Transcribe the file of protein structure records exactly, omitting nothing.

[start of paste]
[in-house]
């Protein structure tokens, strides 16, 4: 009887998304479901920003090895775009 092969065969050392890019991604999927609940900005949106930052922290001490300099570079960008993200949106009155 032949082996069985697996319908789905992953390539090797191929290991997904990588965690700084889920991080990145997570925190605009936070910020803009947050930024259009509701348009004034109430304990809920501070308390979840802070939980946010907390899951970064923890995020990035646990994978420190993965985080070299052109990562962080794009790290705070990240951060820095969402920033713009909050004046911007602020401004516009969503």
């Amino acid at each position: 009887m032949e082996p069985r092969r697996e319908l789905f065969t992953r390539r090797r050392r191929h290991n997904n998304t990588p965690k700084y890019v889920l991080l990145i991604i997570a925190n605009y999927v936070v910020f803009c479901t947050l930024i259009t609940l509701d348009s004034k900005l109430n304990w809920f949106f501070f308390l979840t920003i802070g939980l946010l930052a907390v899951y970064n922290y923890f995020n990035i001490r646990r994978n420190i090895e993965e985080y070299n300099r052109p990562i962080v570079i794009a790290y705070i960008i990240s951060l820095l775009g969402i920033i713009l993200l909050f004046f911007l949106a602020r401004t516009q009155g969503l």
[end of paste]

[in-house]
């Protein structure tokens, strides 16, 4: 009887998304479901920003090895775009 092969065969050392890019991604999927609940900005949106930052922290001490300099570079960008993200949106009155 032949082996069985697996319908789905992953390539090797191929290991997904990588965690700084889920991080990145997570925190605009936070910020803009947050930024259009509701348009004034109430304990809920501070308390979840802070939980946010907390899951970064923890995020990035646990994978420190993965985080070299052109990562962080794009790290705070990240951060820095969402920033713009909050004046911007602020401004516009969503």
């Amino acid at each position: 009887m032949e082996p069985r092969r697996e319908l789905f065969t992953r390539r090797r050392r191929h290991n997904n998304t990588p965690k700084y890019v889920l991080l990145i991604i997570a925190n605009y999927v936070v910020f803009c479901t947050l930024i259009t609940l509701d348009s004034k900005l109430n304990w809920f949106f501070f308390l979840t920003i802070g939980l946010l930052a907390v899951y970064n922290y923890f995020n990035i001490r646990r994978n420190i090895e993965e985080y070299n300099r052109p990562i962080v570079i794009a790290y705070i960008i990240s951060l820095l775009g969402i920033i713009l993200l909050f004046f911007l949106a602020r401004t516009q009155g969503l």